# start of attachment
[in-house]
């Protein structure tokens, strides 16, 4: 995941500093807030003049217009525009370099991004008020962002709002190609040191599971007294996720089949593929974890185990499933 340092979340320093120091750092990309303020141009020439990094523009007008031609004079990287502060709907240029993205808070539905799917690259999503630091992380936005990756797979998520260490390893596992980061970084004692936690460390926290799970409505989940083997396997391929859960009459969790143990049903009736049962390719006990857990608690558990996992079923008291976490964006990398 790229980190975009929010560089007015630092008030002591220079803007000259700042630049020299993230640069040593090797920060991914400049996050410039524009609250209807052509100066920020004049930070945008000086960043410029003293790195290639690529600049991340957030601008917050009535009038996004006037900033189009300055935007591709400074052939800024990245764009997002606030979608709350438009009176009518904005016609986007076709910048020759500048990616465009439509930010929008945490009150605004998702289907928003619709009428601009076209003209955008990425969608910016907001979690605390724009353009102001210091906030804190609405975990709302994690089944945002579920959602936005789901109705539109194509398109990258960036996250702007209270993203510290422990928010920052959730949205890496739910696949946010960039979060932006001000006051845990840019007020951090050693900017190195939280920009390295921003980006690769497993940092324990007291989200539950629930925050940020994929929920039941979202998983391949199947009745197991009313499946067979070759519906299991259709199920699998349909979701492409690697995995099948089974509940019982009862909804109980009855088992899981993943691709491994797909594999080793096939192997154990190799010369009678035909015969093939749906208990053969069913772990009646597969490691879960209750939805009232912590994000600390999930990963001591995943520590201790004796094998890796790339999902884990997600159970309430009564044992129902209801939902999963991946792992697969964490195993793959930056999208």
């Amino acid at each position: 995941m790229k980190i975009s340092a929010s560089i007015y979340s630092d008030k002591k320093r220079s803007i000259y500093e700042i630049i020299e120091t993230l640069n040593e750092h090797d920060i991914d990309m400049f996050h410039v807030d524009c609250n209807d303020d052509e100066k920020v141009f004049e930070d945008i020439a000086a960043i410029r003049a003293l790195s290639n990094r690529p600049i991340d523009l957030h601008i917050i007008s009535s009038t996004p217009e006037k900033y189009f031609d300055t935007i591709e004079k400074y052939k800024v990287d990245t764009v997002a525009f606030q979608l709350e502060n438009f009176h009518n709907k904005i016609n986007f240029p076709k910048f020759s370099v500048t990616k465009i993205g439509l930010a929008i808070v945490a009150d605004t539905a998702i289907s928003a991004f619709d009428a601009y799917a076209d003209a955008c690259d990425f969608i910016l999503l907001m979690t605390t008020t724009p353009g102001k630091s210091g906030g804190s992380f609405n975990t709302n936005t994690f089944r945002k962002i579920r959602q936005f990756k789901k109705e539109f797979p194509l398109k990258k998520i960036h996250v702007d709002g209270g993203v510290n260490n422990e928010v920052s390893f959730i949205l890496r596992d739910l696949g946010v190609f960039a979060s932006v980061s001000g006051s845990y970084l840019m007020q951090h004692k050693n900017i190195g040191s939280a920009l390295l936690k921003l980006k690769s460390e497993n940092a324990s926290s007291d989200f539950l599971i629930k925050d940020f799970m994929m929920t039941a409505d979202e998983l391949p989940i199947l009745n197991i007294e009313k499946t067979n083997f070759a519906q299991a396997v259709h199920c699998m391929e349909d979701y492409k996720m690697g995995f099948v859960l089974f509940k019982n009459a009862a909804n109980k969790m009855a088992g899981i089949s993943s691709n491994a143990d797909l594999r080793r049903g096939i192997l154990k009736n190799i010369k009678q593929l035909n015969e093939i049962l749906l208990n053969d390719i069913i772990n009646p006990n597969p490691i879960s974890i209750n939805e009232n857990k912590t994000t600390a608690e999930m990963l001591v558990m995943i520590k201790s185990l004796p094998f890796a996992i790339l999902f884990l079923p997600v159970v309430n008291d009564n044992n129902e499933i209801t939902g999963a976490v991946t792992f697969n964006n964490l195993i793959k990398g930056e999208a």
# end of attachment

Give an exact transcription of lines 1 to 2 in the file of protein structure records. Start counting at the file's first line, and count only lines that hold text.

[in-house]
């Protein structure tokens, strides 16, 4: 995941500093807030003049217009525009370099991004008020962002709002190609040191599971007294996720089949593929974890185990499933 340092979340320093120091750092990309303020141009020439990094523009007008031609004079990287502060709907240029993205808070539905799917690259999503630091992380936005990756797979998520260490390893596992980061970084004692936690460390926290799970409505989940083997396997391929859960009459969790143990049903009736049962390719006990857990608690558990996992079923008291976490964006990398 790229980190975009929010560089007015630092008030002591220079803007000259700042630049020299993230640069040593090797920060991914400049996050410039524009609250209807052509100066920020004049930070945008000086960043410029003293790195290639690529600049991340957030601008917050009535009038996004006037900033189009300055935007591709400074052939800024990245764009997002606030979608709350438009009176009518904005016609986007076709910048020759500048990616465009439509930010929008945490009150605004998702289907928003619709009428601009076209003209955008990425969608910016907001979690605390724009353009102001210091906030804190609405975990709302994690089944945002579920959602936005789901109705539109194509398109990258960036996250702007209270993203510290422990928010920052959730949205890496739910696949946010960039979060932006001000006051845990840019007020951090050693900017190195939280920009390295921003980006690769497993940092324990007291989200539950629930925050940020994929929920039941979202998983391949199947009745197991009313499946067979070759519906299991259709199920699998349909979701492409690697995995099948089974509940019982009862909804109980009855088992899981993943691709491994797909594999080793096939192997154990190799010369009678035909015969093939749906208990053969069913772990009646597969490691879960209750939805009232912590994000600390999930990963001591995943520590201790004796094998890796790339999902884990997600159970309430009564044992129902209801939902999963991946792992697969964490195993793959930056999208």